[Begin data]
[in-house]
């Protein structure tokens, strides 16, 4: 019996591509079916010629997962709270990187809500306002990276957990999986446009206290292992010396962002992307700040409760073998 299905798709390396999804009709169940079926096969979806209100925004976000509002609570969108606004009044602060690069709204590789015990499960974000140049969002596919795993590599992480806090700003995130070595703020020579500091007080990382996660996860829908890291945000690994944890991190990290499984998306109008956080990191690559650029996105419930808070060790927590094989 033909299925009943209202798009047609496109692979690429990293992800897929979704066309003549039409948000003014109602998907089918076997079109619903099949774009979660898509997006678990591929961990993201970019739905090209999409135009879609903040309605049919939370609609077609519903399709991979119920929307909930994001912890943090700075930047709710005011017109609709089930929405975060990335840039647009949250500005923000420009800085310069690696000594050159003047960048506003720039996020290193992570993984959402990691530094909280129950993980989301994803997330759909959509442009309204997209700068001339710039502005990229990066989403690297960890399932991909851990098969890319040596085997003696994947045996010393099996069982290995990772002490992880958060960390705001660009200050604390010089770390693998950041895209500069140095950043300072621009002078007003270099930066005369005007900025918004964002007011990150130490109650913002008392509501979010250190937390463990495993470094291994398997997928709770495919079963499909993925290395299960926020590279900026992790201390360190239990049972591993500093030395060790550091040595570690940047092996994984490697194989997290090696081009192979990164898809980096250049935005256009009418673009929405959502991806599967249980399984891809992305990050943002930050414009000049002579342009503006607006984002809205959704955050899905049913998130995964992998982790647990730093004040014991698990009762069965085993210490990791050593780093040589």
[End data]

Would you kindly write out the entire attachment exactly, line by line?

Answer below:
[in-house]
């Protein structure tokens, strides 16, 4: 019996591509079916010629997962709270990187809500306002990276957990999986446009206290292992010396962002992307700040409760073998 299905798709390396999804009709169940079926096969979806209100925004976000509002609570969108606004009044602060690069709204590789015990499960974000140049969002596919795993590599992480806090700003995130070595703020020579500091007080990382996660996860829908890291945000690994944890991190990290499984998306109008956080990191690559650029996105419930808070060790927590094989 033909299925009943209202798009047609496109692979690429990293992800897929979704066309003549039409948000003014109602998907089918076997079109619903099949774009979660898509997006678990591929961990993201970019739905090209999409135009879609903040309605049919939370609609077609519903399709991979119920929307909930994001912890943090700075930047709710005011017109609709089930929405975060990335840039647009949250500005923000420009800085310069690696000594050159003047960048506003720039996020290193992570993984959402990691530094909280129950993980989301994803997330759909959509442009309204997209700068001339710039502005990229990066989403690297960890399932991909851990098969890319040596085997003696994947045996010393099996069982290995990772002490992880958060960390705001660009200050604390010089770390693998950041895209500069140095950043300072621009002078007003270099930066005369005007900025918004964002007011990150130490109650913002008392509501979010250190937390463990495993470094291994398997997928709770495919079963499909993925290395299960926020590279900026992790201390360190239990049972591993500093030395060790550091040595570690940047092996994984490697194989997290090696081009192979990164898809980096250049935005256009009418673009929405959502991806599967249980399984891809992305990050943002930050414009000049002579342009503006607006984002809205959704955050899905049913998130995964992998982790647990730093004040014991698990009762069965085993210490990791050593780093040589």